Betting big on higher demand from construction, railways and other steel-intensive sectors, the government has set an ambitious target of nearly doubling the domestic per capita consumption of the alloy to 120 kg by 2020.
Betting big on higher demand from construction, railways and other steel-intensive sectors, the government has set an ambitious target of nearly doubling the domestic per capita consumption of the alloy to 120 kg by 2020. The increased demand will largely be met by indigenous production while part of it will be fulfilled by import.
Steel secretary Aruna Sharma told FE that since India’s economy is on a growth trajectory and spending on infrastructure is bound to go up, domestic steel consumption should increase as it has to go a long way to catch up with the world average of 234 kg per capita consumption and the developed countries’ average of 500-600 kg.
“I think India’s per capita consumption of steel should settle at around 600-700 kg. We will make all efforts to make it in phases – from over 60 kg now to 120 kg by 2020 and then to 240 kg. Then there will be no looking back, demand will automatically grow. So, we have to make all the hard work in the first two phases and more so in the first phase. The numbers are not impossible numbers,” Sharma said.
The onus, she said, is both on the government and the industry, both public and private. In the first phase, the industry has to very closely observe the pattern of use of steel in the infrastructure sector. The alloy has to make its presence felt in every area where there is a scope.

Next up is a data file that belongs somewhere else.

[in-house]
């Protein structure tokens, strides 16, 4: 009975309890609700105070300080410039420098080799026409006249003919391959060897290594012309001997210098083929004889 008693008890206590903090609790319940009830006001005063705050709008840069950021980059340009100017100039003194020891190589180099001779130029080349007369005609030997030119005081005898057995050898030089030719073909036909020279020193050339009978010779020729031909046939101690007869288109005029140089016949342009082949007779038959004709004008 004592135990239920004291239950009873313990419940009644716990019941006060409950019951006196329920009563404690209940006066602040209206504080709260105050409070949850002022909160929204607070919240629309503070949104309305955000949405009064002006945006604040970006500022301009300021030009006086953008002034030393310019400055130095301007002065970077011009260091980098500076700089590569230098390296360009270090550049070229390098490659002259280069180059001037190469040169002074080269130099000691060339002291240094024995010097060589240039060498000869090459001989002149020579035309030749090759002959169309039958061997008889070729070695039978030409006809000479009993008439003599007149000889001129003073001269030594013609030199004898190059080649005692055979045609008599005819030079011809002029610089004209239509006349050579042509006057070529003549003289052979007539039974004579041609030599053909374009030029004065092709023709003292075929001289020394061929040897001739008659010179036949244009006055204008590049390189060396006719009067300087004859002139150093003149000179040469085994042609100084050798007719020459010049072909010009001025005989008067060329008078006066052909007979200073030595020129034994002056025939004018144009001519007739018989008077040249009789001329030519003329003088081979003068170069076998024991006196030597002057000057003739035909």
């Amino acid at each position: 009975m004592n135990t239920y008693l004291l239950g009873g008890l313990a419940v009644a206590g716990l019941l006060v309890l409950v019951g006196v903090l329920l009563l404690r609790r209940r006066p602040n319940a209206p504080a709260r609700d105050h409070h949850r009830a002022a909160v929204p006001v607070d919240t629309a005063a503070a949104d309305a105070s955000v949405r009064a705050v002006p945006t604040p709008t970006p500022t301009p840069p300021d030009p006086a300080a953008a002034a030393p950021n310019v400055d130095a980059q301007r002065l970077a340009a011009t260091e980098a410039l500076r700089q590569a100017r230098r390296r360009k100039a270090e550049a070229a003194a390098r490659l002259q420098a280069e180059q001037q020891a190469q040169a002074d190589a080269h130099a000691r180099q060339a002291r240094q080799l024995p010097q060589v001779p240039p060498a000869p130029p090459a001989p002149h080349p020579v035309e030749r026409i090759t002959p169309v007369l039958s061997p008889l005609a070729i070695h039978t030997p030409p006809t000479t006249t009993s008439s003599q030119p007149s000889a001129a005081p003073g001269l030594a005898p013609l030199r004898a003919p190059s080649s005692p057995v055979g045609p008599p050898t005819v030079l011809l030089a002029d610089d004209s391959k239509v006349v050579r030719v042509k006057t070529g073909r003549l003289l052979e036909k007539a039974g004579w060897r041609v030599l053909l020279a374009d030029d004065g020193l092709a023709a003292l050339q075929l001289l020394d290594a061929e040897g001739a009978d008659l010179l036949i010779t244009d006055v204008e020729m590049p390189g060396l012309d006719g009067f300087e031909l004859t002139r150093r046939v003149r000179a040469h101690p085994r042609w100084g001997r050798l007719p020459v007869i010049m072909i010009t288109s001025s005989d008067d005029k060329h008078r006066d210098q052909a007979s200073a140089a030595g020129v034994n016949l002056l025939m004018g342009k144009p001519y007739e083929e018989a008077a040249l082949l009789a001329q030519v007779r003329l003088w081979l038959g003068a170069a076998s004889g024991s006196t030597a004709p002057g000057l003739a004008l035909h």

India has to consume a minimum of 144 MT of steel a year if it were to achieve the target. However, India’s current steel production capacity is around 118 MT per annum which should be increased to 150 MT to meet the domestic requirement.
The secretary said while most of the demand might be catered to by domestic producers, the government is not averse to import. “Around 14-15 MT capacity addition is in the pipeline. With growing demand, the private sector will obviously invest more vigorously. The secondary sector will also chip in. There are already some idle and under-utilised capacities. Again, we are neither against imports nor exports. We just won’t allow any foreign firm to sell their products in India below their cost of production,” she said.
Sharma said the domestic industry has to be ready to cater to the growing demand simply because if it does not, others will come and take the domestic market away from it. “Market will be created. Steel consumption is high in any developing country. Domestic industry should brace itself. It is a question of survival,” she said.